‘Scroll back’ and narratives of growing up
The Facebook Timelines project has clearly under-lined the significance of Facebook in the lives of young people in their twenties as a key platform for sharing their everyday life experiences. While some participants claim to be ‘partial’ Facebook users today amidst broader claims of ‘Facebook fatigue’ and a more complicated ‘polymedia’ environment including Instagram, Snapchat, dating and hook-up apps, and so on, scrolling back through participants’ Timelines has affirmed just how embedded and central Facebook is in their lives. Further, their changes in use from ‘intense’ to more silent (but still present) ‘disuse’ tells us much about their growing up and claims to being ‘more mature’ equating to disclosing less. Additionally, the amount of ‘memory work’ the site is doing on their behalf (so many forgotten moments were unveiled through ‘scroll back’) makes getting rid of Facebook for good almost an impossibility.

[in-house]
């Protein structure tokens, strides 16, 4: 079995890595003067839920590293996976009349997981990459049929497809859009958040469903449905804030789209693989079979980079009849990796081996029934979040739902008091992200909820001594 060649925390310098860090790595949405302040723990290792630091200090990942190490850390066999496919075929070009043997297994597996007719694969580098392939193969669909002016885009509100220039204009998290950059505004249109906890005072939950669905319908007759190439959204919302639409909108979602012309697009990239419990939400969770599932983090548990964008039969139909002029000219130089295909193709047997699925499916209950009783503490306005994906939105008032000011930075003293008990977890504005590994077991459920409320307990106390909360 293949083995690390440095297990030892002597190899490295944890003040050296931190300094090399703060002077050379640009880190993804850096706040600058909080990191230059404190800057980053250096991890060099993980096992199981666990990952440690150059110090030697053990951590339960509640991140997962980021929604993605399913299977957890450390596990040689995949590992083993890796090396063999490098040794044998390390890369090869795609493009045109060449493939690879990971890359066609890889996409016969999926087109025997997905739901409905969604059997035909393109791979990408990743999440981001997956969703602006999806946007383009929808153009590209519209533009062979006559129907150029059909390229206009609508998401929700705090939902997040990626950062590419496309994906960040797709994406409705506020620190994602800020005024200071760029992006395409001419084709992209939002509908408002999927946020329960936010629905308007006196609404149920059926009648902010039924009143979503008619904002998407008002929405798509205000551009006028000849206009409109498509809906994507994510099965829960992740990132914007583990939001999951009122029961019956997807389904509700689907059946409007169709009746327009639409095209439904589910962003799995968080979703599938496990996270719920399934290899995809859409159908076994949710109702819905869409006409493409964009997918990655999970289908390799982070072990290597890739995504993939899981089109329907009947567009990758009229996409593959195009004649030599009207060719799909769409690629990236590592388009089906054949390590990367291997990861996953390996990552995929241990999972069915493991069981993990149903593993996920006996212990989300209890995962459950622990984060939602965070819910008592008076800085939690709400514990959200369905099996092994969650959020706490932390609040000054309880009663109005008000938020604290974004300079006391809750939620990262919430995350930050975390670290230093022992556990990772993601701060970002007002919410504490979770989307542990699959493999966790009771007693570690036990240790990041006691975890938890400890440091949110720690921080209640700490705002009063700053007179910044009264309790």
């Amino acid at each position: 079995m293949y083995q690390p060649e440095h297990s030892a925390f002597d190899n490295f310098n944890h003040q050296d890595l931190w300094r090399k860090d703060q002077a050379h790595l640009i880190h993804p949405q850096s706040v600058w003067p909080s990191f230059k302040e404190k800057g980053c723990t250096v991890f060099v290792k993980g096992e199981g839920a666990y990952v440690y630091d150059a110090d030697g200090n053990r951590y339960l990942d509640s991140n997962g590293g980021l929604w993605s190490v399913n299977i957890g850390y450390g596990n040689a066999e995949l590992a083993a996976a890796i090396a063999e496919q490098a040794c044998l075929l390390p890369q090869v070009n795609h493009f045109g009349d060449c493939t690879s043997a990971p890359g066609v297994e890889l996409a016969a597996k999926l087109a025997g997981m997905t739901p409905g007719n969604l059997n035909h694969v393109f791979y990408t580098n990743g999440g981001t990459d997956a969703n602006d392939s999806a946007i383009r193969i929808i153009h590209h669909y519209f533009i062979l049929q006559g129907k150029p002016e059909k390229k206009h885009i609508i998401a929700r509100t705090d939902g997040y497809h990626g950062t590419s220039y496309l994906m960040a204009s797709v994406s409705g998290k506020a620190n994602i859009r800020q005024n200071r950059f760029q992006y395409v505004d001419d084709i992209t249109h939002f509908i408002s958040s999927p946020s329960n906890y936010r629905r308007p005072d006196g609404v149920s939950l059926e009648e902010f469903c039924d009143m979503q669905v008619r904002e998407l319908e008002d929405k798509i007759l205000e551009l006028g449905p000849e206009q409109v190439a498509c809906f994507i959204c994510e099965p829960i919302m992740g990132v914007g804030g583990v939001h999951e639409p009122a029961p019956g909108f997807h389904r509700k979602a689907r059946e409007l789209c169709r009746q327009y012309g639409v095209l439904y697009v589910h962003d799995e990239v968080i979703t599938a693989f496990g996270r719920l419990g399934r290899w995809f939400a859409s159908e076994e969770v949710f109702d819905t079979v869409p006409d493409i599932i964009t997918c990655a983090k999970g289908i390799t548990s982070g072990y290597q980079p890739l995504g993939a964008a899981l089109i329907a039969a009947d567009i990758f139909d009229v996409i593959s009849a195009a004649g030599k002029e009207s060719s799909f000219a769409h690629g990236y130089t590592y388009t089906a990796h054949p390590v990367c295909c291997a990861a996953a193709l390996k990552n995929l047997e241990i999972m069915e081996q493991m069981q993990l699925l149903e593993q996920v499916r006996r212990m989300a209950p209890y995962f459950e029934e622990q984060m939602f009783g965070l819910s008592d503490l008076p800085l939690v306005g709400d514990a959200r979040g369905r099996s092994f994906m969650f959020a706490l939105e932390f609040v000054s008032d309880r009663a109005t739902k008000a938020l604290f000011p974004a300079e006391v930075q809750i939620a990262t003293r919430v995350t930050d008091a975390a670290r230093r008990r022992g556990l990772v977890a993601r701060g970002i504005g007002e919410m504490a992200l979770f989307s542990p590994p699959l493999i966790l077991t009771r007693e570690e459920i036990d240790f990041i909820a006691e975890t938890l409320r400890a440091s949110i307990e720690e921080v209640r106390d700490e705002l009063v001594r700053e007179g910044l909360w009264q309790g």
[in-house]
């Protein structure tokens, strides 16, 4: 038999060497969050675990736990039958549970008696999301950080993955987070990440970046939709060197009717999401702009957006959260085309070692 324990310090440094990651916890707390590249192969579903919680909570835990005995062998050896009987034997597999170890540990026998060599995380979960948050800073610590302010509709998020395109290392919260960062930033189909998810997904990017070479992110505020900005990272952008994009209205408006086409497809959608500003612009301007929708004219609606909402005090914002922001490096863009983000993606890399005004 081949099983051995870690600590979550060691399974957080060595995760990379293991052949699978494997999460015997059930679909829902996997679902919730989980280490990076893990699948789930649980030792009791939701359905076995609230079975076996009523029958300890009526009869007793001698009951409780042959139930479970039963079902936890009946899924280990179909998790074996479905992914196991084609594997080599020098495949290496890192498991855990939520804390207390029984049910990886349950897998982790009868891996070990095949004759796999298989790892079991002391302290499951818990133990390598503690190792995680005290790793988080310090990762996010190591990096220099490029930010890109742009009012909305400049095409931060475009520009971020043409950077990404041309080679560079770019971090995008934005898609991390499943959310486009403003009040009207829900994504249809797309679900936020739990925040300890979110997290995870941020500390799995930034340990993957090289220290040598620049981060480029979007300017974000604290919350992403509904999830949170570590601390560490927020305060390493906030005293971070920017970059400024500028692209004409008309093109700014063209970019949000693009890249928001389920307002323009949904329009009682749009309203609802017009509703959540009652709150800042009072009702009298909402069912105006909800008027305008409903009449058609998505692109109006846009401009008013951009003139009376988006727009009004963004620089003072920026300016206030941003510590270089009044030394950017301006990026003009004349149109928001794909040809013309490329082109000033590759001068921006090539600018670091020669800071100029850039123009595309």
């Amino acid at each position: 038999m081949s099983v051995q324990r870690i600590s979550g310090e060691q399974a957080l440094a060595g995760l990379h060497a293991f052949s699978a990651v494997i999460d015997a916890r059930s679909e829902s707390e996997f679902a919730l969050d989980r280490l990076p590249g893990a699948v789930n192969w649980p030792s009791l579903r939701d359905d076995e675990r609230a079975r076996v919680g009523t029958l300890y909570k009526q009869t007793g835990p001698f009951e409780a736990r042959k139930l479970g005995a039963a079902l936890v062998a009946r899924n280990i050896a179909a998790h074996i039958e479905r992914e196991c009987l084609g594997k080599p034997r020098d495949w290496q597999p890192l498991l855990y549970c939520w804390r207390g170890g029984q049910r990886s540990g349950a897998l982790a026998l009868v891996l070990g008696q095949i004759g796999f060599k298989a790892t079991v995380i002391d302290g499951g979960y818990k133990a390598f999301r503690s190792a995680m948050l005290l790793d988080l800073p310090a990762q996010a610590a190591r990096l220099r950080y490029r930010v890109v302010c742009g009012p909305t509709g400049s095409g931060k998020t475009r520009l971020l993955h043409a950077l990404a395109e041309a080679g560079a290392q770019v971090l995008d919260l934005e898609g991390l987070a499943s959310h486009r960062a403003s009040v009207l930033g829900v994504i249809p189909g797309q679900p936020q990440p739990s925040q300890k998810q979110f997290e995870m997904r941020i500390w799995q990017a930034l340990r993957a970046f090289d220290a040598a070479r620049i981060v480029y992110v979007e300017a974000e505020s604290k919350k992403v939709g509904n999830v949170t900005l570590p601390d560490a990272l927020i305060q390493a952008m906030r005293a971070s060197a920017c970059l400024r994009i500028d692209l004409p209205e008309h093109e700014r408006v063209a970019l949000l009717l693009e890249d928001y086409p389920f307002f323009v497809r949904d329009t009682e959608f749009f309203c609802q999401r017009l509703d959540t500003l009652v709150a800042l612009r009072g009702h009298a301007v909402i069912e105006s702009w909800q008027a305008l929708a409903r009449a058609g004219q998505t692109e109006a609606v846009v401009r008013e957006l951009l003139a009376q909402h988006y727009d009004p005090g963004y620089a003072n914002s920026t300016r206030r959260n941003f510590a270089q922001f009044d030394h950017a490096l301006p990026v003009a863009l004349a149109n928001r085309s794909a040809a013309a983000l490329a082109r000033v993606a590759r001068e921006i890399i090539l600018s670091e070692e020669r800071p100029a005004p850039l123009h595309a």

Facebook Timelines offer immense opportunities for longitudinal researchers, however the depth of many profiles certainly presents analytical challenges as essentially these are not profiles that have been created for a research project. For us, and as we mention above, ‘analysis’ of the Timelines was embedded into the scroll back method from the start with participants analyzing their own digital traces as a core part of the research process. Drawing on Thomson and Holland (2003) we then considered the data ‘cross-sectionally in order to identify discourses through which identity is constructed, and longitudinally at the development of a particular narrative over time’ (2003: 236). We did this with the participants as they scrolled back, then cross-referenced these discourses with other participants by analyzing the interview transcripts using the themes defined by our participants (for example, relationships, travel and education). Overall, we felt this approach gave our participants a genuine feeling that they had witnessed, unfolded and given voice to, a self-narrative of their growing up on Facebook.